There are a lot of books and stories out there about the dead or dying teenagers, but Lara Avery’s heart-breaking and life-affirming novel The Memory Book is a standout. Although the book is absolutely one about a teen with a terminal disease, it’s hard to think of it as a story about death, or a girl preparing for it. Rather, it’s a story about a young woman who is hanging on to hope, learning to live and love in the present when she had previously been far too focused on a future that she was never going to have.
In this beautifully written, emotional young adult story, Avery has crafted a journey of a young woman that will have you laughing and crying all at the same time.
Not only is Avery a writer, but she is also a teacher and has written branching narrative games for FoxNext, award-winning Young Adult novels for Alloy Entertainment, and her articles and essays appear in San Francisco Chronicle, Gay Mag, Pollen, ARTNews, and Women In Clothes.
In a recent and exclusive interview, Avery opened up about her writing and all things The Memory Book.
Q: How did you come up with the story for The Memory Book?
LA: My editor Annie Stone had researched Niemann Pick C and reached out to me because she knew I had family members with memory loss. We came up with Sammie’s story together and fell in love with her as a character the more I wrote in her voice. It should be noted that Sammie’s story is highly fictionalized. There are some NPC improbabilities, if not impossibilities. Through research and through important interactions with family members of those with NPC, I learned a lot. If you want to know more, check out: http://www.npcfund.org/
Samantha McCoy has it all mapped out. First she’s going to win the national debating championship, then she’s going to move to New York and become a human rights lawyer. But when Sammie discovers that a rare disease is going to take away her memory, the future she’d planned so perfectly is derailed before it’s started. What she needs is a new plan.
So the Memory Book is born: Sammie’s notes to her future self, a document of moments great and small. Realising that her life won’t wait to be lived, she sets out on a summer of firsts: The first party; The first rebellion; The first friendship; The last love.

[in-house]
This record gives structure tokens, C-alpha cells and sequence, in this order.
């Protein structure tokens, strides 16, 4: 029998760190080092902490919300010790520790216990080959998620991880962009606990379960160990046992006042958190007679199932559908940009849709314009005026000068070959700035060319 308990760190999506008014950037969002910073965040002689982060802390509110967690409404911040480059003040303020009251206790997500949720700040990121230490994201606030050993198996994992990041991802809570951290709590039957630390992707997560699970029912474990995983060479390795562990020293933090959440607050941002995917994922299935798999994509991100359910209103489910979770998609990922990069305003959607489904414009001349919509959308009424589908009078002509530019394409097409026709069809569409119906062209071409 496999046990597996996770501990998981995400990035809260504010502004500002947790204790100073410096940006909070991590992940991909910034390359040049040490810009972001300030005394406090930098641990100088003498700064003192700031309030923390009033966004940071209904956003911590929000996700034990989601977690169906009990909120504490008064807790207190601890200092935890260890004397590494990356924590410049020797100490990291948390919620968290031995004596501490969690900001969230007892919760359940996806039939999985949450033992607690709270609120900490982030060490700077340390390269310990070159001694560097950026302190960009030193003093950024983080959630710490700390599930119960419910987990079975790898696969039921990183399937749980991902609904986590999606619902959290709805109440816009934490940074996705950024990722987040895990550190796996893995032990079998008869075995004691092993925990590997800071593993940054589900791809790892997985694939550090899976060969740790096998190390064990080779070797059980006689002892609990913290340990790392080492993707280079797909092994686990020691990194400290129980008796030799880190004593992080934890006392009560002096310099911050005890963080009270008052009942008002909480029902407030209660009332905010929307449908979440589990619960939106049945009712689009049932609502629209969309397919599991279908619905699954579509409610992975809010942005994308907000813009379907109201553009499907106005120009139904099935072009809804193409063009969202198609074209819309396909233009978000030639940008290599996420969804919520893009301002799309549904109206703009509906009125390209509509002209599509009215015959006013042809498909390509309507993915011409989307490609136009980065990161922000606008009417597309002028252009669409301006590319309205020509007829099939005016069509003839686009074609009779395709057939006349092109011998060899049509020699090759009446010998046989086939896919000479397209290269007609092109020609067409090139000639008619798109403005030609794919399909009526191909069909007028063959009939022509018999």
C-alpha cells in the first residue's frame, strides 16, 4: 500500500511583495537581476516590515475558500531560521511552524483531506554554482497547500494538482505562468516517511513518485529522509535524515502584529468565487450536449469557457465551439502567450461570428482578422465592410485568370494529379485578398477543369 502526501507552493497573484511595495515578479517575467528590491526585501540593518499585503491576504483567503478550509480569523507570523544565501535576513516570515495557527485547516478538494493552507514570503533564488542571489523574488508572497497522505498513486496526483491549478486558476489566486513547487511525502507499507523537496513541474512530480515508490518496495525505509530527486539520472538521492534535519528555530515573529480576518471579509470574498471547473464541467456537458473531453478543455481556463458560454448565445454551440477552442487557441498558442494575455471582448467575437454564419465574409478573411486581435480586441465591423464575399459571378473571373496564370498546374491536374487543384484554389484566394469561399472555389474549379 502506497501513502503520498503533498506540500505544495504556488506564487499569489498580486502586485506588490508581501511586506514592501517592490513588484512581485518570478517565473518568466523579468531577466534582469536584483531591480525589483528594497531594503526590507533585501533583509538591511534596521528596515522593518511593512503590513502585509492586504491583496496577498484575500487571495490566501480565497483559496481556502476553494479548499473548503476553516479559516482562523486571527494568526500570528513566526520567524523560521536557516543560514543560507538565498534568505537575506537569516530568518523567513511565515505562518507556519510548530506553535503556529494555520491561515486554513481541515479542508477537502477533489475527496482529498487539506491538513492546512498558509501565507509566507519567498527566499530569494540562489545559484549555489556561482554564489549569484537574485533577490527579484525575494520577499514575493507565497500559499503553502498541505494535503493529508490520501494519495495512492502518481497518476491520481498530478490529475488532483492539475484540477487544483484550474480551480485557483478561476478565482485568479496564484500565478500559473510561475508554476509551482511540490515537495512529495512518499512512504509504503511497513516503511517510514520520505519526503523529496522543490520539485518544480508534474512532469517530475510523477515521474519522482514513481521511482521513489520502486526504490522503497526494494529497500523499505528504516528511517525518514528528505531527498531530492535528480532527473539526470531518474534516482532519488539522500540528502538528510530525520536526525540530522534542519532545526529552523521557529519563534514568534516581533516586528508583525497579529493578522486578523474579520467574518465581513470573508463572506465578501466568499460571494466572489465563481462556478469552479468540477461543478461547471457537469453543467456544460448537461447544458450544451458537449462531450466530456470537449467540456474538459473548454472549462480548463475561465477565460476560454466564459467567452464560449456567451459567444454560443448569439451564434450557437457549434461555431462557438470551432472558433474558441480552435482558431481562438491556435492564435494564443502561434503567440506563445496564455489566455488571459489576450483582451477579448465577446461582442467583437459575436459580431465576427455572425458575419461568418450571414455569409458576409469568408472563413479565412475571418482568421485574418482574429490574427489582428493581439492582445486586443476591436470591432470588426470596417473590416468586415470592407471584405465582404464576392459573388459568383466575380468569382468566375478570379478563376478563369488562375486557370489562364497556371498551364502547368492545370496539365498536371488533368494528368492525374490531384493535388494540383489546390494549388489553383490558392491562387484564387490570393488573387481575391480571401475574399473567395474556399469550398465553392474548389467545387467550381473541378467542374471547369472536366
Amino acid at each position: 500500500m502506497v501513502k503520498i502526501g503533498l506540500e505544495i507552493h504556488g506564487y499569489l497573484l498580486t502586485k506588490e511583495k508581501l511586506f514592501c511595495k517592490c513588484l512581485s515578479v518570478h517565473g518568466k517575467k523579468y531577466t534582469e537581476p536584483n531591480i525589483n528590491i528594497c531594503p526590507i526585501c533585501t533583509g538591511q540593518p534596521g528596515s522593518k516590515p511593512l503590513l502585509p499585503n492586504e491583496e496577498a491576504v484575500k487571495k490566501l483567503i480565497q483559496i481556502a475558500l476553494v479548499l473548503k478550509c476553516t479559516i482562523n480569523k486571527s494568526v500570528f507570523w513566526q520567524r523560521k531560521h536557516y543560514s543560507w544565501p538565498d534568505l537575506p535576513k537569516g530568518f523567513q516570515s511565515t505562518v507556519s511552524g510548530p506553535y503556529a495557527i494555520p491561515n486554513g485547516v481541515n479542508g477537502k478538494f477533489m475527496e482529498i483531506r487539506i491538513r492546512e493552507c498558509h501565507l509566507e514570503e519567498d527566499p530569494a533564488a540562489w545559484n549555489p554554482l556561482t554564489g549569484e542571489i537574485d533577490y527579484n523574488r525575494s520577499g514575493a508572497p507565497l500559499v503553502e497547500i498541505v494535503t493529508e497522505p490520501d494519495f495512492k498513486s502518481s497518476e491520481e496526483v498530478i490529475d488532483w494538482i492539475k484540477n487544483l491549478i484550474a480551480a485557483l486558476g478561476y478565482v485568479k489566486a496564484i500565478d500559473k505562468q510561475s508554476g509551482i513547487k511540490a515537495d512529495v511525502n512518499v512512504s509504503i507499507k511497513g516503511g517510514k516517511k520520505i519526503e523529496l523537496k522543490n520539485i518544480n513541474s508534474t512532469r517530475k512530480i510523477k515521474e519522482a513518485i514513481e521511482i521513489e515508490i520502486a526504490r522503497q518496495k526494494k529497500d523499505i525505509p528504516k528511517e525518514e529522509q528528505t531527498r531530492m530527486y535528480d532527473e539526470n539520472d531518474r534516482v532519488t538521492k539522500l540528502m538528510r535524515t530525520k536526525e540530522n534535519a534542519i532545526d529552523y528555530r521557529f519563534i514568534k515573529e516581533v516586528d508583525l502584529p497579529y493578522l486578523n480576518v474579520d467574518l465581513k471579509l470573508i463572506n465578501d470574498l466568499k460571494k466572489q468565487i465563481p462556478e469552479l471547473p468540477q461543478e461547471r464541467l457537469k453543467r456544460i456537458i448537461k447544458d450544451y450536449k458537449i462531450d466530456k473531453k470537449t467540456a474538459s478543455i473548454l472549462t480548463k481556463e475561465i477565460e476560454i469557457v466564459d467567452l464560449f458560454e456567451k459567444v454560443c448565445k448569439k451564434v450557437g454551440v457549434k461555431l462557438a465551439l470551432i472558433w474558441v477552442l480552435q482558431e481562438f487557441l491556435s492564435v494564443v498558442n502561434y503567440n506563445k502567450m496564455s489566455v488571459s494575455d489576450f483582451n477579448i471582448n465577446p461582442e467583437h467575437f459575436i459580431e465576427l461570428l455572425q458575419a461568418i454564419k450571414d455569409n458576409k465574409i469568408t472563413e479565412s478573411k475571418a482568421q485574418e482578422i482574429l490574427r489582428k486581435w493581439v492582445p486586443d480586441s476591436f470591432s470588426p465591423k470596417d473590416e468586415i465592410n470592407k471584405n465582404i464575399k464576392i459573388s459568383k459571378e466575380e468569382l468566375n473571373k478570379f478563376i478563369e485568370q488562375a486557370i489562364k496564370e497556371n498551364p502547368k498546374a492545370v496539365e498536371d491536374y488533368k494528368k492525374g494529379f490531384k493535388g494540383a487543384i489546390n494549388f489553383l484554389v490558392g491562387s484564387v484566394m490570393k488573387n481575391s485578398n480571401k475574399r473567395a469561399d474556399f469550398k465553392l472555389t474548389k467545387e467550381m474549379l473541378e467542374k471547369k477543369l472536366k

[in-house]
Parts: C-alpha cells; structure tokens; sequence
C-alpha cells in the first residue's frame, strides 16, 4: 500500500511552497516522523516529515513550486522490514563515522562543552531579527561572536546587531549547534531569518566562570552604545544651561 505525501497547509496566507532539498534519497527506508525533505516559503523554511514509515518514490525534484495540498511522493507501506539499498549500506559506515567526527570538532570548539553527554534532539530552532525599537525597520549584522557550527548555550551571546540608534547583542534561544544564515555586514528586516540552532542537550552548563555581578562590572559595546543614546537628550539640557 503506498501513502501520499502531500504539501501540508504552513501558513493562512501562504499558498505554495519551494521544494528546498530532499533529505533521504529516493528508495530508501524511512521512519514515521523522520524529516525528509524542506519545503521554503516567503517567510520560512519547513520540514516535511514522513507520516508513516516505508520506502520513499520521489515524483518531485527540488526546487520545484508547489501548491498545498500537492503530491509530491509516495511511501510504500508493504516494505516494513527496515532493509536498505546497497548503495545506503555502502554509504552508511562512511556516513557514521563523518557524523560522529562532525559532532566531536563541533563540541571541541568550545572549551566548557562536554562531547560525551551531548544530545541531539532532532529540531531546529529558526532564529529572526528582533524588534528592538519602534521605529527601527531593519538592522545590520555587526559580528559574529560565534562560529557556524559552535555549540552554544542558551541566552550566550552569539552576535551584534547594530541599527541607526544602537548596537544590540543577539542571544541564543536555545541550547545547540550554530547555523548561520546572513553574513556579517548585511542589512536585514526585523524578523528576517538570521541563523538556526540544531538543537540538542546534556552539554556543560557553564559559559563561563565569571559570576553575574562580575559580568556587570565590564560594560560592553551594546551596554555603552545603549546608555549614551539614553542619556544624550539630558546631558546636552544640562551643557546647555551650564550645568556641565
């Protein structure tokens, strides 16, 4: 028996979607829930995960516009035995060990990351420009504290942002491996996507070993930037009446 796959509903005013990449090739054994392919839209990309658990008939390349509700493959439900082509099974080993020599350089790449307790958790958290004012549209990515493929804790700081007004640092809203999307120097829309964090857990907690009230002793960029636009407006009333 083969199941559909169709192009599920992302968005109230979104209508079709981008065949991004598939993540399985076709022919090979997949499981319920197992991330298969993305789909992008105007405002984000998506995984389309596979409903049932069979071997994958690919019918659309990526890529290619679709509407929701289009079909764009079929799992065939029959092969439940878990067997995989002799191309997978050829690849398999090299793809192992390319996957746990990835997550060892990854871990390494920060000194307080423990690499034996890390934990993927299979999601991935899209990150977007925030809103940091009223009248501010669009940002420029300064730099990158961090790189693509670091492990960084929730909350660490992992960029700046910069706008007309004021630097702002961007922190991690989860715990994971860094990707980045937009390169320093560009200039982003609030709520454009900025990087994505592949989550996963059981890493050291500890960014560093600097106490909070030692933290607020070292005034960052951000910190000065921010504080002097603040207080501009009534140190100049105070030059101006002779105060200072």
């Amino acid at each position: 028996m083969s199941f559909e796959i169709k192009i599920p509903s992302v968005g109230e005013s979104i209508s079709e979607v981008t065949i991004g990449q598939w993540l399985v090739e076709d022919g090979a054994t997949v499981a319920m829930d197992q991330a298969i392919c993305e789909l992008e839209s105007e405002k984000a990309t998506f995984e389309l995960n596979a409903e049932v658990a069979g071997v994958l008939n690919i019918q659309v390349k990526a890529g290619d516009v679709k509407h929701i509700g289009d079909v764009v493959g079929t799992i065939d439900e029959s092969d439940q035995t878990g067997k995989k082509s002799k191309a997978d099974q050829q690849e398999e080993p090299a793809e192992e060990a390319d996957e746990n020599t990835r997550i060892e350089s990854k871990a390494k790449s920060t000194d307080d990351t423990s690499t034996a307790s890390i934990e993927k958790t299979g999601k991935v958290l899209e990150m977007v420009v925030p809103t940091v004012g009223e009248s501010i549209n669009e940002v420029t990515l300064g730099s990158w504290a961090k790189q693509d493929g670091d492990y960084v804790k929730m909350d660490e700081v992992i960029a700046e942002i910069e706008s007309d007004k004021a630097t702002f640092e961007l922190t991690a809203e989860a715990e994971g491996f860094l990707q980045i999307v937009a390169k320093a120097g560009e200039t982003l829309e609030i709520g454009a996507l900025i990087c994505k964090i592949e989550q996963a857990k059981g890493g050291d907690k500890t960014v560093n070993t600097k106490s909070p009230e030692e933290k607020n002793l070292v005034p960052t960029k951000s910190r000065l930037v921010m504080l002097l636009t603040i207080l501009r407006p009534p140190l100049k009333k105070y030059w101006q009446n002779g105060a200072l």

Through a mix of heartfelt journal entries, mementos, and guest posts from friends and family, readers will fall in love with Sammie, a brave and remarkable girl who learns to live and love life fully, even though it’s not the life she planned.
LA: My main goal in writing Sammie was to strike a tone of honesty. I am not a terminal patient myself, so I can’t write with accuracy, but I have seen and been close to death, so I tried to inhabit that place. Any sense of upbeatness came out of that effort, because from what I know, being ill does not always mean being sad. Life has its moments of joy and humor and silliness whenever humans are involved, breaking through the worst of times.
Q: Did you always plan to end the story the way you did, or did the ending come to you later?
LA: It was planned, which made the process of enjoying writing as Sammie all the more heartbreaking.
Q: When reading The Memory Book, I felt like there was a strong message in it about remembering to actually live your life and be fully present with the people you love, and who love you, in the process and not get too caught up in all the planning for the future. Was this deliberate?
LA: Absolutely. Whether you are healthy or not, life can be taken away so quickly. Now in the time of COVID we see that more than ever. Goals are not the only thing that should give life meaning. This is a lesson I have to learn over and over.
Q: Did you feel you related to any particular characters in The Memory Book?
LA: All of them are little parts of me!
Q: Are you working on anything new at the moment?
LA: A novel about a girl’s basketball team in Kansas. 🙂
Grab your own copy of The Memory Book here!